This is an advanced tutorial for WordPress users interested in using WordPress CakePHP. There are several tricks in this tutorial you can apply to your WordPress/CakePHP setup when moving from one server to another. The tricks in this tutorial can be useful whether you are moving to a new server or adding WordPress to your current server with CakePHP on it. Either way, most of the things in this tutorial will need to be done.
Moving a CakePHP/WordPress Site
There are some special precautions to take when moving a WordPress site that has CakePHP installed. First of all is the server configuration. There is often a need to modify the httpd.conf file for your server in order to get the paths to work in your WordPress installation. This is because while a normal server without CakePHP installed has a server root of / while a CakePHP server will have a server root of /app/webroot/. That makes it necessary to alter the line that reads “documentRoot: ….”. You need to change it to have “/app/webroot” after the documentRoot declaration. A simple search in the VI editor at the command prompt for “documentRoot” should do the trick. For those of you not familiar with command line. Here is how to do it on a Linux box or in Putty:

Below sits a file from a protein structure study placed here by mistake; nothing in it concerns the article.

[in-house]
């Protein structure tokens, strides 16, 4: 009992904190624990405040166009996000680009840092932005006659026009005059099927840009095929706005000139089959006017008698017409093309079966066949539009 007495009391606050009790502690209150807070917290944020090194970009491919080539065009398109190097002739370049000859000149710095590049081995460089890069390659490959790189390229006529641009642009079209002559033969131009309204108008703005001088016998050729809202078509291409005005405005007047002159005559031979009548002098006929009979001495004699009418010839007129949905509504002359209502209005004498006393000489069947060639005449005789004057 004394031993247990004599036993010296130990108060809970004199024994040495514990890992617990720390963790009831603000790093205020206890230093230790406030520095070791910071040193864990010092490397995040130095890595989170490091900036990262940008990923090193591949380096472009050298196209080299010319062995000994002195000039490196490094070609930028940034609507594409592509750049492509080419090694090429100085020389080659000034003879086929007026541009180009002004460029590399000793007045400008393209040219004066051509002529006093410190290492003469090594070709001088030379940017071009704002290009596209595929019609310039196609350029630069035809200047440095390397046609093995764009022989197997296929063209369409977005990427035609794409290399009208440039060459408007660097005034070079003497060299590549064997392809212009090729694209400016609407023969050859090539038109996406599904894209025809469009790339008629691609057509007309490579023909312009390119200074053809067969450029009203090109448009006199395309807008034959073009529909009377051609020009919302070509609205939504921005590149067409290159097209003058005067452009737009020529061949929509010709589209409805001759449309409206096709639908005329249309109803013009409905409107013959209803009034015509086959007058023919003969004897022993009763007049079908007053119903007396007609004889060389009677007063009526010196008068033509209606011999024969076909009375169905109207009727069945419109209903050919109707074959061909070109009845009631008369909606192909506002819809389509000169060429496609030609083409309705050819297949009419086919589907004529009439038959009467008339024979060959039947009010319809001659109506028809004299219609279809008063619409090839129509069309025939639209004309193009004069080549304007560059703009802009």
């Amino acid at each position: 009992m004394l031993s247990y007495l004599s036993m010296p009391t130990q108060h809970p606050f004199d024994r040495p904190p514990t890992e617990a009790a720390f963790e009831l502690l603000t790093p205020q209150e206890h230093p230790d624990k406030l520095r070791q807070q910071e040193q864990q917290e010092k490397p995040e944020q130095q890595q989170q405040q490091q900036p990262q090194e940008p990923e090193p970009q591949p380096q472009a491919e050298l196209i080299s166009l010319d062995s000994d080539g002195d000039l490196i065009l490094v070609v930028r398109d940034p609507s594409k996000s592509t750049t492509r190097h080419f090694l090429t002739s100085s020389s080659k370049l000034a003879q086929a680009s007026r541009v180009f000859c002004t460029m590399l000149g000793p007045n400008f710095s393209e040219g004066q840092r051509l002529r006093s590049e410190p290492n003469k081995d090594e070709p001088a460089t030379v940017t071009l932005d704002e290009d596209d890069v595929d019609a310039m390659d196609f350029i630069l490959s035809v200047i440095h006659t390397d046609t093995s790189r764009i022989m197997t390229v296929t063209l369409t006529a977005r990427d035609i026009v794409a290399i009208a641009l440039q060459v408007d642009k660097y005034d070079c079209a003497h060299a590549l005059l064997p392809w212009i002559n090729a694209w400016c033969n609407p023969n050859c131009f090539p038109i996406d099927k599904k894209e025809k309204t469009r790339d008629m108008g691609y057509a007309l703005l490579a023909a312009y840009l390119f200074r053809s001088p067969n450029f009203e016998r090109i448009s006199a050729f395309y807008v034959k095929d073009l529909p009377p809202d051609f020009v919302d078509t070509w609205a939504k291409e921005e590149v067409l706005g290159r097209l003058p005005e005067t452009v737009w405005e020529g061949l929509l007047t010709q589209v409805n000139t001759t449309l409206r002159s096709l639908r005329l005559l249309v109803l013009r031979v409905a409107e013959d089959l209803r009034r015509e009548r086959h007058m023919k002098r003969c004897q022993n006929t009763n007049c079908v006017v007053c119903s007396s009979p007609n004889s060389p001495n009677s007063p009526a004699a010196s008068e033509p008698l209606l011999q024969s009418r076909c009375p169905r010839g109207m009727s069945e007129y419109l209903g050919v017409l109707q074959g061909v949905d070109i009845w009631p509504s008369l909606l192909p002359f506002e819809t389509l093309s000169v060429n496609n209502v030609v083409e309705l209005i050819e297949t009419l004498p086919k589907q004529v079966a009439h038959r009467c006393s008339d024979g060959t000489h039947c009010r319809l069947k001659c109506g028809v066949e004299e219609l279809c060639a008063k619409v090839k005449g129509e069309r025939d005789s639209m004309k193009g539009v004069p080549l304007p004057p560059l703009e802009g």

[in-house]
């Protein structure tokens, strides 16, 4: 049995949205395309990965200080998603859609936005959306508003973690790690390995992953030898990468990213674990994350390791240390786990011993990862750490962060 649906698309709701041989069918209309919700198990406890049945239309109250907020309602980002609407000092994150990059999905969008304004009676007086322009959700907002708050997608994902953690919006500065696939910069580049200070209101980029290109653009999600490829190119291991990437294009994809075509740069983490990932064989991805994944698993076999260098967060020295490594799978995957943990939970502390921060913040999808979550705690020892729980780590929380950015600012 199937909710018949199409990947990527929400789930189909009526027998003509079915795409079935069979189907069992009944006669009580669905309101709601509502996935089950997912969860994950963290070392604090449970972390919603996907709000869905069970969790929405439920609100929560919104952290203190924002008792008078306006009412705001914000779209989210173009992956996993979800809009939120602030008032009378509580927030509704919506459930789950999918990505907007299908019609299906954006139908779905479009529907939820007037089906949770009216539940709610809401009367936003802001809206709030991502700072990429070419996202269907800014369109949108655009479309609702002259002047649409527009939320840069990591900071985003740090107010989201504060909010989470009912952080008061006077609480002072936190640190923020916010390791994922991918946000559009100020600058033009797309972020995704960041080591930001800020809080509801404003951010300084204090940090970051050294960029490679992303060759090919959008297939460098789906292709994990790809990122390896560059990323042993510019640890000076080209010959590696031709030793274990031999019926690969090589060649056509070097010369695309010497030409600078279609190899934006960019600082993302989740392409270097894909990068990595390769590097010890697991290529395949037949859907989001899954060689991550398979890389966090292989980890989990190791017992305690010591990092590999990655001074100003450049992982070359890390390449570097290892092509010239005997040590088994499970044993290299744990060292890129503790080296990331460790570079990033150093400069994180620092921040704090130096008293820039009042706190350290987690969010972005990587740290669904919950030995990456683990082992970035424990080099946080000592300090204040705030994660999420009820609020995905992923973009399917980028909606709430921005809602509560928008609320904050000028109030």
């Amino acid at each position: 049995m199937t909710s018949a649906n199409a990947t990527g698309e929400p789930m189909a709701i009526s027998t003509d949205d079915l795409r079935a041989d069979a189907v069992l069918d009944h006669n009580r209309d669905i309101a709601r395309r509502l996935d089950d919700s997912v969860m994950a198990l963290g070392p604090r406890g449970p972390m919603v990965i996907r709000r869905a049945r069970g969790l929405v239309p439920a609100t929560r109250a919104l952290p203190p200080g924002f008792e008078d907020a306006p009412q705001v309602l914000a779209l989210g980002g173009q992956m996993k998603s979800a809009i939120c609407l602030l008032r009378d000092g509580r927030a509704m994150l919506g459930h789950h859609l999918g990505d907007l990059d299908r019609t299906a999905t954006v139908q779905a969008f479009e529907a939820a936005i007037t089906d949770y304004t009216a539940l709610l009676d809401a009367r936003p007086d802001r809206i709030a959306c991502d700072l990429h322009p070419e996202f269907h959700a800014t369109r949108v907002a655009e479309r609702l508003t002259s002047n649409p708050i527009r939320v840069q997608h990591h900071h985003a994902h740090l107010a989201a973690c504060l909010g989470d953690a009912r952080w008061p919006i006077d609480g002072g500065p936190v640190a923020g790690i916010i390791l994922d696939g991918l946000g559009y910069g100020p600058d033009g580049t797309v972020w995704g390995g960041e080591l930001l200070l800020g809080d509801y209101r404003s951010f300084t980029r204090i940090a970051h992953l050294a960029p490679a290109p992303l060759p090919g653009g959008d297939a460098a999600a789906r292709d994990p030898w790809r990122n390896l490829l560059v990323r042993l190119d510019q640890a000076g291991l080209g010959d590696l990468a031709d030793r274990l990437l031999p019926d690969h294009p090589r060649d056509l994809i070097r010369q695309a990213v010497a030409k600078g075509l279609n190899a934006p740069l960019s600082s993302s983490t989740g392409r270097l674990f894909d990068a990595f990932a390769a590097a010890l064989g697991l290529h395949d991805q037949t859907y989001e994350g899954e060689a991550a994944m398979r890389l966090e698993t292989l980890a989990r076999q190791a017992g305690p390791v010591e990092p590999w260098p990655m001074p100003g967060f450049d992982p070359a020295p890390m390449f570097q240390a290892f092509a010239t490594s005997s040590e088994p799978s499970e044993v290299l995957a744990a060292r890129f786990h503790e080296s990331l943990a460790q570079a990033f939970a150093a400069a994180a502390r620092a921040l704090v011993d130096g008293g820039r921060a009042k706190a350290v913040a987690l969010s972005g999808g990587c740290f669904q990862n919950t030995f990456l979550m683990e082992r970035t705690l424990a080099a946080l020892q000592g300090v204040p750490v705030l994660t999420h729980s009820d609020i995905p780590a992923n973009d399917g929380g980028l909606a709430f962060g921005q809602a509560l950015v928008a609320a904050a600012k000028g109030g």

Enter this at command prompt:
sudo vi /etc/httpd/conf/httpd.conf
Be sure to use the correct directory path for your httpd.conf file on your server. That is what is was on mine, but will be different on some servers.
The above command should have opened the VI text editor in Linux with the httpd.conf file opened in it and ready for editing.
Type “I” without quotes to put VI into insert mode.
Use the arrow keys to move down to where the documentRoot declaration is.
Modify the text and hit esc key again to exit insert mode. Then type “:wq” without the quotes to save and exit the file and VI editor.
Restart your server with the following command:
sudo service httpd restart
Moving your WordPress Database